User Expectations at Sprout Pt. 1: Slow-Start Mining & Mining Ecosystem
Paige Peterson | Oct 14, 2016
Zcash Sprout represents the beginning of a global ecosystem focused on user privacy and secure consensus requiring the growing support of individuals all over the world to facilitate it. Equally important are the conservation tactics at the beginning stages of Sprout so any key early issues can be solved without affecting a large portion of users. This approach also allows for a period of early user and ecosystem experimentation. Sprout is only a milestone in the long-term mission for Zcash and as such, users should set their expectations appropriately especially during what we’re calling, the slow-start mining period.
Slow-start and ZEC scarcity
In order to give the network and its development some breathing room, Zcash is implementing a slow-start mechanism for the first 20,000 blocks (or about 34 days). In the event of a major bug or security vulnerability in the protocol, the slow-start will minimize the impact as initially, the block reward will be a fraction of the eventual 12.5 ZEC that will be created for each block for the first 850,000 blocks - at which point, the block reward halves. Over the slow-start period, the block reward will gradually and linearly increase until it reaches the full 12.5 ZEC at the 20,000th block.
This linear rate increase effectively creates half as many ZEC in the 20,000 block period resulting in 125,000 ZEC mined instead of the expected 250,000 ZEC. For this reason, the first halving interval is 10,000 blocks longer so that the overall monetary curve is unchanged.
Further, the impact of the slow-start distribution period on total ZEC becomes insignificant as time goes forward making it a consideration only initially and temporarily.
While this is a supportive effort to aid initial scaling of the network in a technical sense, it is also necessary to set reliable expectations on how it could affect the value of the currency. The increased scarcity at the start of Sprout may be a cause for price volatility. The best thing the community can do here is be aware of this potential variance during and after the slow-start. Perhaps this is a good point to clarify that none of this should serve as investment advice but instead an effort to level the playing field and protect the earliest of adopters. And of course, at any time during and after slow-start, it’s important to never invest what you can’t afford to lose. When using any experimental technology, the best way to have a positive experience is to stay aware, be cautious and don't forget to have fun!
“Small” miners and early adoption
Slow-start mining also offers users and third-party developers time to experiment themselves, limiting any gold-rush effect that may occur otherwise. For users interested in mining, they can expect the launch of Sprout to be a good time to test their mining capabilities especially with regards to the differences from other proof-of-work mining algorithms. One of the great things about starting a new blockchain is being able to experiment with alternate decentralization metrics through other consensus models. One of the reasons we chose Equihash is for the ASIC-resistant properties which in theory make the network more accessible to “small” miners who are extremely valuable for providing a market balance to other miners with significantly more capabilities.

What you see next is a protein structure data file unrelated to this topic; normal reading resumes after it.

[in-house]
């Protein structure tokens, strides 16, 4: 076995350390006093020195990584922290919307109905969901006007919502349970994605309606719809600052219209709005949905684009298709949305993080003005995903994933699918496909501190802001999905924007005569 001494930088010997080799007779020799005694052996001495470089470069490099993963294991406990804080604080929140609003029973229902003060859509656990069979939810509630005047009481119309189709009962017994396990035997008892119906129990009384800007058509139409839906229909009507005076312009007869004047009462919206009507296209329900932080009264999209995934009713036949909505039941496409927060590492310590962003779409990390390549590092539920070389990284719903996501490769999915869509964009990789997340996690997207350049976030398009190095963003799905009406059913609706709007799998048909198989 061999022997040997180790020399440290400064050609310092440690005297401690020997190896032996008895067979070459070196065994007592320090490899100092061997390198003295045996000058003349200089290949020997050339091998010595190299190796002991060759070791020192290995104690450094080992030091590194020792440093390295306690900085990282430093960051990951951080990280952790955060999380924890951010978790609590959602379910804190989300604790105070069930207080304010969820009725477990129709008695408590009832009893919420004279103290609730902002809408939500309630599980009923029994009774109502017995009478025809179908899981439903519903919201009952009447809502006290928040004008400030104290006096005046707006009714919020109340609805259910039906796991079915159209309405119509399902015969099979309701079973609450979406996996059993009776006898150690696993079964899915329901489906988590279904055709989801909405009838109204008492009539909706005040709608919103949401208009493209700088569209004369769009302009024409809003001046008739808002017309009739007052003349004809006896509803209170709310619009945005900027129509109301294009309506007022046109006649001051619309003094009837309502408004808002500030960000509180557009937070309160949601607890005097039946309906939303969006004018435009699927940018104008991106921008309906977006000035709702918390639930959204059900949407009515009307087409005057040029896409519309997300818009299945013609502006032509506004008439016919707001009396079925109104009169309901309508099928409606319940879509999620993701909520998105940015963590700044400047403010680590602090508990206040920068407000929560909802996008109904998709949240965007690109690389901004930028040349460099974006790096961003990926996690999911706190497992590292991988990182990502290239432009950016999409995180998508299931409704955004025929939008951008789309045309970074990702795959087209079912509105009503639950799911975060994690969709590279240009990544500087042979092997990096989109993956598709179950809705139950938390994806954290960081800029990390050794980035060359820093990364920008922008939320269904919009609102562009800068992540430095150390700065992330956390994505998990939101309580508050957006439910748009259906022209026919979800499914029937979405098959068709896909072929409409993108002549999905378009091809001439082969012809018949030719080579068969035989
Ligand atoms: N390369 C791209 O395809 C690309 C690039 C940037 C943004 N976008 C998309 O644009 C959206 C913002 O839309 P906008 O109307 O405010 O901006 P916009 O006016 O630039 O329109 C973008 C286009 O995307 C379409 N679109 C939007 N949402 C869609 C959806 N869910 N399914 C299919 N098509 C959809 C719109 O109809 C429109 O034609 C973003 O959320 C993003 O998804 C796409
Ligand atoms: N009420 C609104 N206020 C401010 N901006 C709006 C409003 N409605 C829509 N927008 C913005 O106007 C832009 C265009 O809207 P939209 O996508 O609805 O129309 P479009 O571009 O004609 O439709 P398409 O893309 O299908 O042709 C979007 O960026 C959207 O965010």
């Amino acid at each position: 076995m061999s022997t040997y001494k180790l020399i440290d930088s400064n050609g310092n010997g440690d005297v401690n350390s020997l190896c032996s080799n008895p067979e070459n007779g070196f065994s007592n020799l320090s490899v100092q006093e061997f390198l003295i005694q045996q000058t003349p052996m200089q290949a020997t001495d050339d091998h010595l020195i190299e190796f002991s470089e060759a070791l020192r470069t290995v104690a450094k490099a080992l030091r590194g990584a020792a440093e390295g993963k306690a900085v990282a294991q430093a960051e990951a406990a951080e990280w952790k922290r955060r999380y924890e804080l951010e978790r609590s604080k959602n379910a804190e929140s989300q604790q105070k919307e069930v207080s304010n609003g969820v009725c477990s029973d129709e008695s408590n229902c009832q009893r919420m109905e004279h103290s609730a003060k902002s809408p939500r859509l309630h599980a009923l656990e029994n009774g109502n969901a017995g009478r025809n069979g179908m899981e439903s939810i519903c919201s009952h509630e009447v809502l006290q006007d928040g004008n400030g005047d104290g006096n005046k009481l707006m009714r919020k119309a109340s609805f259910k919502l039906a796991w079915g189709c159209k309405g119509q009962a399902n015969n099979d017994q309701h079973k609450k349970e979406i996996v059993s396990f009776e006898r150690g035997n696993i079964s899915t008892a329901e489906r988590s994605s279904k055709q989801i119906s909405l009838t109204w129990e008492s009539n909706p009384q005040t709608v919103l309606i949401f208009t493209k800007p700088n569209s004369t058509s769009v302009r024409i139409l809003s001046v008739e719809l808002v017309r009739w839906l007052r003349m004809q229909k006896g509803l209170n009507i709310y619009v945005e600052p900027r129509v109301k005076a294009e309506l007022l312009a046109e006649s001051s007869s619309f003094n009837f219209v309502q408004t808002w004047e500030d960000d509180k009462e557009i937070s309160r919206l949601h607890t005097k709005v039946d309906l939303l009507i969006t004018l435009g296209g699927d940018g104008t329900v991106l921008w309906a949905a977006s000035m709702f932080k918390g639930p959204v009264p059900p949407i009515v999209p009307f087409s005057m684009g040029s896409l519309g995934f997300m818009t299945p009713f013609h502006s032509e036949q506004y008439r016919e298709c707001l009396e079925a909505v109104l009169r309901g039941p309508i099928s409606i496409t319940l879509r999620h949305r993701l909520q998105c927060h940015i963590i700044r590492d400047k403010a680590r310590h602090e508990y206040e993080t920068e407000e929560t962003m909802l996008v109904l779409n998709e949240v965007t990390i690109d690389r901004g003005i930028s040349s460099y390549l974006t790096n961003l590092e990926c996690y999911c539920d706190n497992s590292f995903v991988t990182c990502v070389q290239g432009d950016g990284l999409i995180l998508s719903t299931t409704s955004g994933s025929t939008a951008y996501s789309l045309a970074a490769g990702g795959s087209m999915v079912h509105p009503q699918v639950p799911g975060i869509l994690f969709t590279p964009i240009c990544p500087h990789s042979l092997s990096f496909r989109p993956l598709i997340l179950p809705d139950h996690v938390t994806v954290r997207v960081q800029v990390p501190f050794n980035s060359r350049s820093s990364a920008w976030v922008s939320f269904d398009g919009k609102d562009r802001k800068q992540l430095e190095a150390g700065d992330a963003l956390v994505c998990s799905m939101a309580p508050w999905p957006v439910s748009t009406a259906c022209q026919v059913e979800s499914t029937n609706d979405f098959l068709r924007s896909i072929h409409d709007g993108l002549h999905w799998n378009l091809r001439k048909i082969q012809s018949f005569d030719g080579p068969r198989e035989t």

While the lasting effect of ASIC resistance is, at least at this stage, unpredictable, the more people participating in mining, the stronger the network will be against any future growing disparity and centralization in mining power. We fully anticipate a variety of mining abilities but hope for an improvement in previously implemented protocols such that the “small” miners can keep the “big” miners in check by experimenting early on in Sprout and contributing in the name of the network and community rather than the profit-driven motives of the larger miners. Previous proof-of-work based blockchains have exhibited a mining ecosystem where it's easier to contribute processing power in the early days and this could very well hold true for Zcash as well.
If this technology is important for you and you want to see it thrive as much as we do, consider experimenting with us during Sprout and share some computing power to the global consensus driving the Zcash blockchain.
At Sprout, users should keep an eye on potential volatility in the market and stay aware when investing in ZEC. Simultaneously, users should take advantage of the experimental period of slow-start mining by testing their mining capabilities in an effort to help reduce disparity of miners and prevent centralization. The next post in this series will focus on the software usability and hardware expectations users should have for Zcash core in which I’ll share my own experiences installing and using the Beta software.